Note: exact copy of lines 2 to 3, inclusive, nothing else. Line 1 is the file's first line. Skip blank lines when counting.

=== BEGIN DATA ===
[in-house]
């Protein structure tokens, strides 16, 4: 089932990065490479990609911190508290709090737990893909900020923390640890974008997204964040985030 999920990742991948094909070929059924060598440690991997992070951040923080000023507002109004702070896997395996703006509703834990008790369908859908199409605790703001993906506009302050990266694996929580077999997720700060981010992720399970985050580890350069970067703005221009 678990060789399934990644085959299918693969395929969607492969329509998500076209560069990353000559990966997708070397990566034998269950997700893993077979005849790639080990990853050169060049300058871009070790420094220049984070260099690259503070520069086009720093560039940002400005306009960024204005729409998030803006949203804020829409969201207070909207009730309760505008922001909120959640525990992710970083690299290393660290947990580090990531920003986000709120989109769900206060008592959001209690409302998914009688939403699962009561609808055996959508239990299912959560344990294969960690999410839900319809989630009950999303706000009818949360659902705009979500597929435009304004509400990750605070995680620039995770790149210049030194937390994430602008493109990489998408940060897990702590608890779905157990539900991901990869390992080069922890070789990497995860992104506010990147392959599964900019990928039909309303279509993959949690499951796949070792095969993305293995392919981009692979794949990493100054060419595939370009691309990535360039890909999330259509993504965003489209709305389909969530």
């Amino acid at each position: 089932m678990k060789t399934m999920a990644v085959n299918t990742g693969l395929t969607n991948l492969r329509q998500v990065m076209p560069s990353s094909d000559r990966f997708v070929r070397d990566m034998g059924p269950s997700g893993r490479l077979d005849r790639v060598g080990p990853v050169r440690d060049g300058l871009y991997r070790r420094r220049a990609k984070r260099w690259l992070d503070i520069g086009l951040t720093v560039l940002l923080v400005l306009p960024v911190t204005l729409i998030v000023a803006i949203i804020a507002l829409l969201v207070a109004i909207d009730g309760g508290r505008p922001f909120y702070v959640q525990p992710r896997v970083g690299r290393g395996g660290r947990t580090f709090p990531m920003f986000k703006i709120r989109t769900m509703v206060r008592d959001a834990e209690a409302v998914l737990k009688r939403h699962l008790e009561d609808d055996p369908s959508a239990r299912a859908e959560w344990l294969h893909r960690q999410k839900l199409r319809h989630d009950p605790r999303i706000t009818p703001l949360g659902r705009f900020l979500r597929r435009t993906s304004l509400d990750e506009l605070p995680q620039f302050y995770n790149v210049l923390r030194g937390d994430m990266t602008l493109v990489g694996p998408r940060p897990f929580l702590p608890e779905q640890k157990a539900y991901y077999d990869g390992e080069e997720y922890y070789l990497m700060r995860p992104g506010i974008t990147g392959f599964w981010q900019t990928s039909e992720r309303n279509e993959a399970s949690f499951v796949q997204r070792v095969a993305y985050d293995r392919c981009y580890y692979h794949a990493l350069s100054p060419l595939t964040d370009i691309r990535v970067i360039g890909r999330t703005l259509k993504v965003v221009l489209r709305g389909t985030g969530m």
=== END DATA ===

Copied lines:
């Protein structure tokens, strides 16, 4: 089932990065490479990609911190508290709090737990893909900020923390640890974008997204964040985030 999920990742991948094909070929059924060598440690991997992070951040923080000023507002109004702070896997395996703006509703834990008790369908859908199409605790703001993906506009302050990266694996929580077999997720700060981010992720399970985050580890350069970067703005221009 678990060789399934990644085959299918693969395929969607492969329509998500076209560069990353000559990966997708070397990566034998269950997700893993077979005849790639080990990853050169060049300058871009070790420094220049984070260099690259503070520069086009720093560039940002400005306009960024204005729409998030803006949203804020829409969201207070909207009730309760505008922001909120959640525990992710970083690299290393660290947990580090990531920003986000709120989109769900206060008592959001209690409302998914009688939403699962009561609808055996959508239990299912959560344990294969960690999410839900319809989630009950999303706000009818949360659902705009979500597929435009304004509400990750605070995680620039995770790149210049030194937390994430602008493109990489998408940060897990702590608890779905157990539900991901990869390992080069922890070789990497995860992104506010990147392959599964900019990928039909309303279509993959949690499951796949070792095969993305293995392919981009692979794949990493100054060419595939370009691309990535360039890909999330259509993504965003489209709305389909969530």
């Amino acid at each position: 089932m678990k060789t399934m999920a990644v085959n299918t990742g693969l395929t969607n991948l492969r329509q998500v990065m076209p560069s990353s094909d000559r990966f997708v070929r070397d990566m034998g059924p269950s997700g893993r490479l077979d005849r790639v060598g080990p990853v050169r440690d060049g300058l871009y991997r070790r420094r220049a990609k984070r260099w690259l992070d503070i520069g086009l951040t720093v560039l940002l923080v400005l306009p960024v911190t204005l729409i998030v000023a803006i949203i804020a507002l829409l969201v207070a109004i909207d009730g309760g508290r505008p922001f909120y702070v959640q525990p992710r896997v970083g690299r290393g395996g660290r947990t580090f709090p990531m920003f986000k703006i709120r989109t769900m509703v206060r008592d959001a834990e209690a409302v998914l737990k009688r939403h699962l008790e009561d609808d055996p369908s959508a239990r299912a859908e959560w344990l294969h893909r960690q999410k839900l199409r319809h989630d009950p605790r999303i706000t009818p703001l949360g659902r705009f900020l979500r597929r435009t993906s304004l509400d990750e506009l605070p995680q620039f302050y995770n790149v210049l923390r030194g937390d994430m990266t602008l493109v990489g694996p998408r940060p897990f929580l702590p608890e779905q640890k157990a539900y991901y077999d990869g390992e080069e997720y922890y070789l990497m700060r995860p992104g506010i974008t990147g392959f599964w981010q900019t990928s039909e992720r309303n279509e993959a399970s949690f499951v796949q997204r070792v095969a993305y985050d293995r392919c981009y580890y692979h794949a990493l350069s100054p060419l595939t964040d370009i691309r990535v970067i360039g890909r999330t703005l259509k993504v965003v221009l489209r709305g389909t985030g969530m």